“Making electronic music is one of the most exciting things that I do.”
Everyone who’s ever thought about it should definitely give it a try. I don’t really know much music theory, and I am barely proficient with a guitar or piano, so ignorance is no excuse for people on the fence.
To me, listening to music is a sensorially circumambient experience, not just an auditory one. It is a creative experience whether you like it or not. It is a process of visualization, association, contextualization, abstraction, proprioception, recollection and emotive reaction. When you hear a sound, it is more than just a sound. It has a fixed or changing position within the visuo-auditory field, a texture, a structure (or multiple structures) to reverberate off of, and infinitely more characteristics that you can discover through listening to music or experimenting on your own.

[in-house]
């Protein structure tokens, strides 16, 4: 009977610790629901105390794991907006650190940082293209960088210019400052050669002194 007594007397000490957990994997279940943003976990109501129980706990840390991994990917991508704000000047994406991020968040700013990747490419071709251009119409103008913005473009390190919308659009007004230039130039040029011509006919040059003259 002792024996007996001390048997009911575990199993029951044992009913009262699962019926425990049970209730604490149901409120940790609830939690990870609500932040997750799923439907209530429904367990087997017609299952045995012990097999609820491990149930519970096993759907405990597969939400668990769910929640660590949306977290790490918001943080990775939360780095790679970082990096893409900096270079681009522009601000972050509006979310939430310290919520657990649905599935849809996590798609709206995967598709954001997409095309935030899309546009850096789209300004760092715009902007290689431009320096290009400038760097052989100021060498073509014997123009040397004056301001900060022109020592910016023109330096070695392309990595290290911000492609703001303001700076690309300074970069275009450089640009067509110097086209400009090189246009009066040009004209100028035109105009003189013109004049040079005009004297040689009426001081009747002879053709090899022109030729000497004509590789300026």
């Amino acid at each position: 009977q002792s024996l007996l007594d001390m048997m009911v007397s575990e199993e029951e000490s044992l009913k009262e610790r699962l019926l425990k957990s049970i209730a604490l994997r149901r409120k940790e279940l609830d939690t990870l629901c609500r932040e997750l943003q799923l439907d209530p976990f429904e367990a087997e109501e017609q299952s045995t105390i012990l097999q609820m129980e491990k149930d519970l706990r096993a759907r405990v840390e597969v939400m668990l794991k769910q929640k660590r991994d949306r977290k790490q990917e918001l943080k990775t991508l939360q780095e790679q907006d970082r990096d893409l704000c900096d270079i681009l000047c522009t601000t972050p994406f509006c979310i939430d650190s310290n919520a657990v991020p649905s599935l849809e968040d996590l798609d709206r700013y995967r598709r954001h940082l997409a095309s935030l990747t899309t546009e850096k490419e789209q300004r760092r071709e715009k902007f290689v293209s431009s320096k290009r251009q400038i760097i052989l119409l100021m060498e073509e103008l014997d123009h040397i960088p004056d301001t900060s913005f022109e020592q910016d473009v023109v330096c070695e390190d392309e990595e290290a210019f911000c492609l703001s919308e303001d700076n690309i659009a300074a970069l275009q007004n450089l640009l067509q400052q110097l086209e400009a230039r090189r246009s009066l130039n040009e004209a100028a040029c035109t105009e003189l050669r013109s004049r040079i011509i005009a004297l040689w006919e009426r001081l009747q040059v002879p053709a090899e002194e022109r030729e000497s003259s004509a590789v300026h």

When you are immersed within such a soundscape, you unconsciously associate images, emotions, memories, time and space with the sounds you are hearing and constructing a synesthetic experience within your own mind—an experience that is wholly unique. Discovering these unconscious associations has been incredibly fulfilling to me. That’s why I make electronic music. I will never be popular or make a lot of money by doing this, but it’s so much fun!”
—David Munkvold ’17
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